Directed by Reynir Lyngdal
Distributed by Entertainment One
Strange things are afoot amidst the Icelandic glaciers in director Reynir Lyngdal’s (predominantly) found footage horror flick Frost, and while from the outset the equally gorgeous and existentially terrifying icy expanse in which it takes place provides atmosphere immediately guaranteed to deliver chills, Reynir unfortunately seems intent on blowing every opportunity for fear, opting for sheer boredom and frustration instead.
In Frost, documentary filmmaker Gunnar joins his researcher girlfriend Agla and her team at a glacial research station in order to make a film on… something that we’re not entirely sure of (but it’s for the Glacial Research Centre, so that’s fine). Waking up the next morning, the pair discover that the rest of the team seem to have disappeared somewhere in the wastes. As time passes and strange night-time occurrences involving freaky lights and loud noises zipping around the station increase in intensity, Gunnar and Agla set off to the nearby dig in search of Agla’s missing comrades. There, they discover something supposedly ancient and terrifying that has been freed from the depths of the ice. The audience, though, remains none the wiser as to just what the hell has been going on and, more importantly, why they should give a damn.
At a merciful 78 minutes in length, Frost still manages to feel overlong with extended sequences of dialogue made even less interesting than they are on paper by their visual representation in the form of constantly shifting focus and shaky-cam cinematography. Constant shouting in the latter half of the flick quickly becomes grating (though admittedly leads Thors and Guðmundsdóttir are only playing with what they’ve been given, and doing a decent enough job of portraying a believable couple), leaving the only thing that will keep most viewers on board being the search for answers to the actually rather engaging mystery of just what it is causing trouble out there in the snow. Again, however, Lyngdal seems malcontent with the idea of actually giving any revelations as to the nature of his antagonist (antagonists, maybe – who knows?), seeming to come close a number of times to giving us something to hold on to, only to perform a 180 degree turn at the crucial moment.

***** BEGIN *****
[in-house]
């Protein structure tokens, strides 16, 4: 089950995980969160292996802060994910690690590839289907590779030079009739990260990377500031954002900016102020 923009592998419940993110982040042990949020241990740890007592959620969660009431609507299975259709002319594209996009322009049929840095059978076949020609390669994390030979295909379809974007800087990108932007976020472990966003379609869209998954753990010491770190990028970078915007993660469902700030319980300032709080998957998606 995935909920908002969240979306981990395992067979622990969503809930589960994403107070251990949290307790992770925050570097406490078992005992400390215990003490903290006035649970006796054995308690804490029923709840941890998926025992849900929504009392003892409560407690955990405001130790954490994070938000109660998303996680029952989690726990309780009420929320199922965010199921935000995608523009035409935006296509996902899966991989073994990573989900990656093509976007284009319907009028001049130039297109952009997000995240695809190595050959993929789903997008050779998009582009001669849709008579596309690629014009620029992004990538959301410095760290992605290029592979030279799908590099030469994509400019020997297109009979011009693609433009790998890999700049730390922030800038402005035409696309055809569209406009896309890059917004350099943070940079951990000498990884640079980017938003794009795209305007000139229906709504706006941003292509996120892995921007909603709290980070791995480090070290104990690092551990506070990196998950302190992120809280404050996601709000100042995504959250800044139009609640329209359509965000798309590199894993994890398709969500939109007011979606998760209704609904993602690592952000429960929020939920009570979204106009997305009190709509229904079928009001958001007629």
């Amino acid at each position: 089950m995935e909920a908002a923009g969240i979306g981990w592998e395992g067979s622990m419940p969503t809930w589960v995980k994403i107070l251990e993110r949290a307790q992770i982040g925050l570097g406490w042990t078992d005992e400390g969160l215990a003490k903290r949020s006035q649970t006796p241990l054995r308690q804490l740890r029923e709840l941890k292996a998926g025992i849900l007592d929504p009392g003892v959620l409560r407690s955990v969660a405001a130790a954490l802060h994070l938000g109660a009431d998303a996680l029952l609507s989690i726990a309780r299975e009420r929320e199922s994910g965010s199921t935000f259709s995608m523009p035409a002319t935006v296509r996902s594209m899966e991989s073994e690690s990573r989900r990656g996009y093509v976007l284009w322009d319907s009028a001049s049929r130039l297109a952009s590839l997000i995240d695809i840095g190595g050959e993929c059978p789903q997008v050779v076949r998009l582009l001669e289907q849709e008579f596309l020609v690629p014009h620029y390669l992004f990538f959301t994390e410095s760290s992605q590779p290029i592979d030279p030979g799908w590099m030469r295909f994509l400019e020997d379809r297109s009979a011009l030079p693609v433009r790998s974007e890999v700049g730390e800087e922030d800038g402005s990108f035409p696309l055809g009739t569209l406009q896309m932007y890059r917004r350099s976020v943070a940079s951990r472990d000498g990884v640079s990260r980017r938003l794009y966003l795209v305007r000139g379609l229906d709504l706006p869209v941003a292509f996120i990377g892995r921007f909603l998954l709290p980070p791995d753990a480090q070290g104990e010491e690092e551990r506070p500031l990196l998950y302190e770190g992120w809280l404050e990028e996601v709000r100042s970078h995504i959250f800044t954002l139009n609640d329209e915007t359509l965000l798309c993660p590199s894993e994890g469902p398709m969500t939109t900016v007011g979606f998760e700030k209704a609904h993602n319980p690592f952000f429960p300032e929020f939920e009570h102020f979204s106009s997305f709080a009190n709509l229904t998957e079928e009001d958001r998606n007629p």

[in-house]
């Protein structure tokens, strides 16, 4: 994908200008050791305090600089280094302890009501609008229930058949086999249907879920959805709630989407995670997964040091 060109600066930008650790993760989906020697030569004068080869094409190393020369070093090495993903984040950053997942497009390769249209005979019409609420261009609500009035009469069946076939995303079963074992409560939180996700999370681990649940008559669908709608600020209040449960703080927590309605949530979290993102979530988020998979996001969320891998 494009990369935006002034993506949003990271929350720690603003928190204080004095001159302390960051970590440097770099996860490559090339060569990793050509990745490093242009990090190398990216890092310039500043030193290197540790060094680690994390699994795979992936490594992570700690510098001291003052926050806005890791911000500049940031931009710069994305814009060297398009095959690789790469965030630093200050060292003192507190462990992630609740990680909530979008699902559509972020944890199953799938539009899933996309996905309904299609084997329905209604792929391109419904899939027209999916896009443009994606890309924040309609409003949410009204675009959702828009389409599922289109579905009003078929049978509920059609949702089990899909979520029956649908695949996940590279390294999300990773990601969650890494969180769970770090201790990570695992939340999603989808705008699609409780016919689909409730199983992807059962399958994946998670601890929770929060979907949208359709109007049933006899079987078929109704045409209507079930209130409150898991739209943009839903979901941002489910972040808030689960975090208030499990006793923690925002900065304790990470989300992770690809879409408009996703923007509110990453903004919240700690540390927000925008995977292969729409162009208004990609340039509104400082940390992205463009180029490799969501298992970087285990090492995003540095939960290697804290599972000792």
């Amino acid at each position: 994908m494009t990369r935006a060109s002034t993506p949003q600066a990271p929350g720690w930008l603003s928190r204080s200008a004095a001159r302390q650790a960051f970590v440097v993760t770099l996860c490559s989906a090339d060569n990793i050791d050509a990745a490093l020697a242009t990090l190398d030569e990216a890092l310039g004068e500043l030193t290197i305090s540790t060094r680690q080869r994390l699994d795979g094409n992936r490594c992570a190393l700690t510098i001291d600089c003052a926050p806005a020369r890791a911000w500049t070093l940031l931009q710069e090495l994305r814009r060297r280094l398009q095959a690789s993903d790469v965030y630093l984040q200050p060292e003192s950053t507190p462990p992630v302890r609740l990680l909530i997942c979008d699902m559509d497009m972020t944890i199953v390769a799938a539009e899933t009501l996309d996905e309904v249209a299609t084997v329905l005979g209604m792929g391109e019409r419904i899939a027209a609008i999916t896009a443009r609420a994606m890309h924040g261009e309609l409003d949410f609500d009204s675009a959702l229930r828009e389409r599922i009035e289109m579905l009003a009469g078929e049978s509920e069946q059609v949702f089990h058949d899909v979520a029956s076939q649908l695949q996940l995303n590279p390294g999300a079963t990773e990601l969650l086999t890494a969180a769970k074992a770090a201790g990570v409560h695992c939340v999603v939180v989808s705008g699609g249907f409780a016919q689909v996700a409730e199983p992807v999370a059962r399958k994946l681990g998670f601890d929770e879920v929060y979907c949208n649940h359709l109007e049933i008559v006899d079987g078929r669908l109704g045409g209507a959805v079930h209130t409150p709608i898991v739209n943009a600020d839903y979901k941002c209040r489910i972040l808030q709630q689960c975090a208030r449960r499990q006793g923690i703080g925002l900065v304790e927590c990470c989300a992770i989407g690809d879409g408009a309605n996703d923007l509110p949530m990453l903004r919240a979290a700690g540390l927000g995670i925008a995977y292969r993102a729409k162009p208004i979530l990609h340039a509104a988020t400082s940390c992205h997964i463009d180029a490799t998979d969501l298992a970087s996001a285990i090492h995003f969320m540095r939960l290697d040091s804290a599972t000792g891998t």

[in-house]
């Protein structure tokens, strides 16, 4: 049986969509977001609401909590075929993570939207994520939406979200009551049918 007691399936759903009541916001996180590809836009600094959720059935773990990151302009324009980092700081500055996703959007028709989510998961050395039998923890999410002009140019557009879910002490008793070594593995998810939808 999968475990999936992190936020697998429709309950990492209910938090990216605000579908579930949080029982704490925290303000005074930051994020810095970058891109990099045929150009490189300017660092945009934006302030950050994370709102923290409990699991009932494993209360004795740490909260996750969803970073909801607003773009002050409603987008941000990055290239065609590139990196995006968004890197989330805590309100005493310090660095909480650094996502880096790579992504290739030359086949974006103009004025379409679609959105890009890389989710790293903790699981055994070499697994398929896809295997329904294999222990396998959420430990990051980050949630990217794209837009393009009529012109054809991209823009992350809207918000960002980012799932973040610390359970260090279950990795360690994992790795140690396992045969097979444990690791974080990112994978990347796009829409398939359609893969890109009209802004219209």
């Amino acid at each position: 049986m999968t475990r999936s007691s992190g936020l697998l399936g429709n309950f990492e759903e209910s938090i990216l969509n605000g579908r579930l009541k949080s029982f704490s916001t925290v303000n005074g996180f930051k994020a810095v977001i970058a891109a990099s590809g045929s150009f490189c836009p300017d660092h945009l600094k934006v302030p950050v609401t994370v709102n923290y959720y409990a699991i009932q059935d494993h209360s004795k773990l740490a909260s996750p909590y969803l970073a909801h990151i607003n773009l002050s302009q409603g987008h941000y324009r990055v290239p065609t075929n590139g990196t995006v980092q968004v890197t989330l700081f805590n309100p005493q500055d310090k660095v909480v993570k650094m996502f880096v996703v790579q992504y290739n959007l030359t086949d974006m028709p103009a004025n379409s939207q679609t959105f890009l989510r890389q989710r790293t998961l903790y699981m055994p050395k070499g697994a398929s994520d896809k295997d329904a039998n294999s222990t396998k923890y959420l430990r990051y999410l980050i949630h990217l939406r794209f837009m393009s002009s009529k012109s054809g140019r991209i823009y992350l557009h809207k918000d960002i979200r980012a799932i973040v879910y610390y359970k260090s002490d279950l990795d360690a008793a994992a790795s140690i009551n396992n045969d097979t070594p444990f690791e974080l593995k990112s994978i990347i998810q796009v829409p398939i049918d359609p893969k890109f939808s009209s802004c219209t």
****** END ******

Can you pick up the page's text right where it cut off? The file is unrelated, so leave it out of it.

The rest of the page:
This becomes increasingly tiresome, especially considering a number of the more tense scenes in the film seem set up to offer us a stinger-like glimpse at something out there, but never do. Fine, if the intention is to build to a larger payoff – but by the time Frost makes a switch from found footage into the standard cinematic format to give us an ending filled with yet more waffle and not so much beating around the bush as doing laps around it, all patience with it will be long lost to the wind. Perhaps most crucially, it simply isn’t scary – the threat so poorly presented that even the finale’s subdued apocalyptic feel sits as little more than an incongruous climax to something the scale of which we simply have no grasp on whatsoever. So we’re left with little more than a bunch of shaking camera nonsense, shouting, and a compelling mystery that blows up in its own face while simultaneously spitting in yours. The few moments of genuine tension and involuntary shiver-inducing environs just can’t in any way raise Frost above utter banality. In keeping with the title, it’s a thoroughly cold experience.
Special features on Entertainment One’s UK DVD release include a brief “Making of” featurette and trailers.
1 out of 5
1 1/2 out of 5